Appel: Grammar Systems

Philippe Blache pb at
Thu Mar 11 17:31:46 UTC 1999

From: Carlos Martin Vide <cmv at>

                   (Apologies for multiple posting.)

                         Final Call for Papers


To be held at the 9th Conference of the European Chapter of the Association
for Computational Linguistics (EACL'99), Bergen, Norway, June 12, 1999.

In cooperation with the IFIP Working Group 1.2 on Descriptional Complexity.


The theory of grammar systems is a recent branch of formal language theory
intending to model complex distributed systems. A basic reference in the
field is E. Csuhaj-Varju, J. Dassow, J. Kelemen & Gh. Paun (1994), Grammar
systems: a grammatical approach to distribution and cooperation. Gordon &
Breach, London. For a more recent survey, see J. Dassow, Gh. Paun & G.
Rozenberg, "Grammar systems", in G. Rozenberg & A. Salomaa, eds. (1997),
Handbook of formal languages, 2: 155-213. Springer, Berlin. For the most
recent work, see Acta Cybernetica, 12.4 (1996), ed. E. Csuhaj-Varju;
Computers and Artificial Intelligence, 15.2-3 (1996), eds. J. Kelemen & Gh.
Paun; Grammars, 1.3 (1998), ed. J. Kelemen; and Gh. Paun & A. Salomaa, eds.
(1999), "Grammatical models of multi-agent systems". Gordon & Breach, London.

In traditional formal language theory, a language is usually generated by
one grammar. In contrast, in this new framework language generation is
regarded as a joint activity of several grammars working together under
different strategies. In this way, for instance, the non-context-free
language a^nb^nc^n is easily generated using only context-free rules
suitably distributed through several machines.

There are two main classes of devices of this kind: Cooperating Distributed
Grammar Systems (CDGS, where, all the grammars starting from the same
axiom, at each step of the derivation process one grammar rewrites the
string according to a cooperation protocol) and Parallel Communicating
Grammar Systems (PCGS, where, each grammar starting from its own axiom, at
each step of the derivation process each grammar rewrites its own string
and, at a certain moment, some communication symbol appears forcing the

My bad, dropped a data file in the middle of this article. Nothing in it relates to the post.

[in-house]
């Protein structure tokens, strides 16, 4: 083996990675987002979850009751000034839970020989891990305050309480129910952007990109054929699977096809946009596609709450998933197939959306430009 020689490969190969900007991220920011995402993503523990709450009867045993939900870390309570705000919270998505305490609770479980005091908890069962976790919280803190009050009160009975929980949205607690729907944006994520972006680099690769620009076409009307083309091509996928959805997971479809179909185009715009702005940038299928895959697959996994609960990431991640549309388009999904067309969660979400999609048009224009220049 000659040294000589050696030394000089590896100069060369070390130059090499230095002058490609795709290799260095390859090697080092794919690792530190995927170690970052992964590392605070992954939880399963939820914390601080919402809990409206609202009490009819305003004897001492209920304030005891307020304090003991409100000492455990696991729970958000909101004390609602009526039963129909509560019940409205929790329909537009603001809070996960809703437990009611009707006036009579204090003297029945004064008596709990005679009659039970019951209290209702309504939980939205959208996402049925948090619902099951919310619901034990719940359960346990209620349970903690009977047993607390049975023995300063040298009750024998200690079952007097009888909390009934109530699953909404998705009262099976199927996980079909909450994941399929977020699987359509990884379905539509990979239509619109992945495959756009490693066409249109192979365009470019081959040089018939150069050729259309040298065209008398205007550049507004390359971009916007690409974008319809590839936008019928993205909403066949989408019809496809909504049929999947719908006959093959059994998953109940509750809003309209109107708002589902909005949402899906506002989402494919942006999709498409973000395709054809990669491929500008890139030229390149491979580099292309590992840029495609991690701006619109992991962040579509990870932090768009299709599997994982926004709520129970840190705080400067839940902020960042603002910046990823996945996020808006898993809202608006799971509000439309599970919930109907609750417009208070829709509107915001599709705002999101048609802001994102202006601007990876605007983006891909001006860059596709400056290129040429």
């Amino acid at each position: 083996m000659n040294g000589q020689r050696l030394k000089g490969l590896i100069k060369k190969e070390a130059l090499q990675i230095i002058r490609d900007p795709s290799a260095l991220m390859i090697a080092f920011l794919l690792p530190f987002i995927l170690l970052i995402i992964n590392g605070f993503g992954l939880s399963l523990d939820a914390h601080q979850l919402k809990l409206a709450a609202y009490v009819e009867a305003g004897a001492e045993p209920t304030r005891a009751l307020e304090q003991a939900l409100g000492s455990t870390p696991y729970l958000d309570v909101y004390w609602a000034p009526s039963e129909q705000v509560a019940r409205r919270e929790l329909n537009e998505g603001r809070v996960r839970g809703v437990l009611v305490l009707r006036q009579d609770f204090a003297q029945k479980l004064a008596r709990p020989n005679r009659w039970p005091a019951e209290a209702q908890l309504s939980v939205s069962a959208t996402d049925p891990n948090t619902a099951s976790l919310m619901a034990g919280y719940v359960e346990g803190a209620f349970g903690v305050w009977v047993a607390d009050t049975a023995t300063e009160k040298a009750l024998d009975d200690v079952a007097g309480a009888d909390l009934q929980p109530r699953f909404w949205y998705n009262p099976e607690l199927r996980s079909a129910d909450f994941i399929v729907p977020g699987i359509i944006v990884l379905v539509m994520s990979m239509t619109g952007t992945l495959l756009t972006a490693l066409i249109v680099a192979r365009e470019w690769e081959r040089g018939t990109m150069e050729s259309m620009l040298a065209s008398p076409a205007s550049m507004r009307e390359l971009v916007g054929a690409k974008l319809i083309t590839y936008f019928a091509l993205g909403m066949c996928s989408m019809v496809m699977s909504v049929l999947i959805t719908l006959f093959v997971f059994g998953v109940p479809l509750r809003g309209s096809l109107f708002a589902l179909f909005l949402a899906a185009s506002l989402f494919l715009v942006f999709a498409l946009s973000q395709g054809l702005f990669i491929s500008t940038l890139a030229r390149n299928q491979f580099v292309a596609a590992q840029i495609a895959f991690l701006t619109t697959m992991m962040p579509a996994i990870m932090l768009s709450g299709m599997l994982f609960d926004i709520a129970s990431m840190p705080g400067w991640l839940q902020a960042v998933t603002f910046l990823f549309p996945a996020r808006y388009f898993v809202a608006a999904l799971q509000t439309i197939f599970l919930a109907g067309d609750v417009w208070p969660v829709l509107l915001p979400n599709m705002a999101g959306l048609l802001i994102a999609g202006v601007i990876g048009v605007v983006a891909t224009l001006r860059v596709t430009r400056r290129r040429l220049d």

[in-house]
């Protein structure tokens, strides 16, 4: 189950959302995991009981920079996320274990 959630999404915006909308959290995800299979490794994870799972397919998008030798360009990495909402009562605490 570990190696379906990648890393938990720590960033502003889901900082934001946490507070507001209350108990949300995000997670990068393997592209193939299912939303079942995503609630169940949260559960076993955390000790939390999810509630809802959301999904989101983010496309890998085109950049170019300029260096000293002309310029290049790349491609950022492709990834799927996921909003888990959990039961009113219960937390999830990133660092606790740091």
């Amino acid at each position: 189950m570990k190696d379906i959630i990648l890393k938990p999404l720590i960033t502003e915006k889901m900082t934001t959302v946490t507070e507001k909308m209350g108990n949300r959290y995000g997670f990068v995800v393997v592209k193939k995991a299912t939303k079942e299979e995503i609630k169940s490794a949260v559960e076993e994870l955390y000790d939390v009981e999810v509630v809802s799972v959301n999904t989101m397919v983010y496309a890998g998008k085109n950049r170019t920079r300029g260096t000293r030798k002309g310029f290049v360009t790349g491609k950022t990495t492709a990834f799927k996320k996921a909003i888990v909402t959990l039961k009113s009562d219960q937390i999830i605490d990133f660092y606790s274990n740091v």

combination of such strings in a certain manner). Some recent derivations
of the theory include eco-grammar systems, colonies and networks of
language processors.

Grammar systems intend to model distribution, at the same time increasing
the generative capacity and decreasing the descriptional complexity. They
are being preliminarily used to model natural language
understanding/generation systems as well as other empirical data from
artificial intelligence. Each one of the grammars is an agent and the whole
is a modular architecture. This formal architecture seems potentially close
to the kind of data natural language processing systems face.

So far, developments in the field have mainly come from theoretical
computer science, and now it's time to check these systems against natural
language processing problems. The aims of the workshop are to present this
new theory and to suggest trends of development in the field of natural
language processing. As well, the organizers welcome contributions from
theoretical as well as applied closely related areas, especially those
discussing formal language theoretic-inspired models of natural language
problems and those presenting other multi-agent processing systems.

The workshop may be of interest to the community attending EACL'99 in
search of new formal processing architectures.

Programme committee:

Erzsebet Csuhaj-Varju (Hungarian Academy of Sciences, Budapest)
Jurgen Dassow (University of Magdeburg, Germany)
Rudolf Freund (Vienna University of Technology, Austria)
Lila Kari (University of Western Ontario, London, Canada)
Jozef Kelemen (Silesian University, Opava, Czech Republic; University of
 Economics, Bratislava, Slovakia)
Alica Kelemenova (Silesian University, Opava, Czech Republic)
Carlos Martin-Vide (Rovira i Virgili University, Tarragona, Spain)
Alexandru Mateescu (University of Turku, Finland)
Victor Mitrana (University of Bucharest, Romania)
Gheorghe Paun (Romanian Academy, Bucharest)
Grzegorz Rozenberg (University of Leiden, The Netherlands)
Arto Salomaa (University of Turku, Finland)
Detlef Wotschke (University of Frankfurt, Germany)


Erzsebet Csuhaj-Varju (Hungarian Academy of Sciences, Budapest)
Jurgen Dassow (University of Magdeburg, Germany)
Jozef Kelemen (Silesian University, Opava, Czech Republic; University of
 Economics, Bratislava, Slovakia)
Carlos Martin-Vide (Rovira i Virgili University, Tarragona, Spain)
Gheorghe Paun (Romanian Academy, Bucharest)

Contact person:

Carlos Martin-Vide
Research Group on Mathematical Linguistics and Language Engineering (GRLMC)
Rovira i Virgili University
Pl. Imperial Tarraco, 1
43005 Tarragona
Phone: +34-977-55-9543
Fax: +34-977-55-9597
E-mail: cmv at, cmv at
Web site:


Full submissions should preferably be sent through e-mail to the contact
person as postscript files. Technical instructions for camera-ready
formatting will be provided to the authors of the papers selected.
Proceedings will be available at the workshop.


March 26, 1999: Submission deadline
April 9, 1999:  Notification of acceptance
April 23, 1999: Camera-ready copy
June 12, 1999:  Workshop

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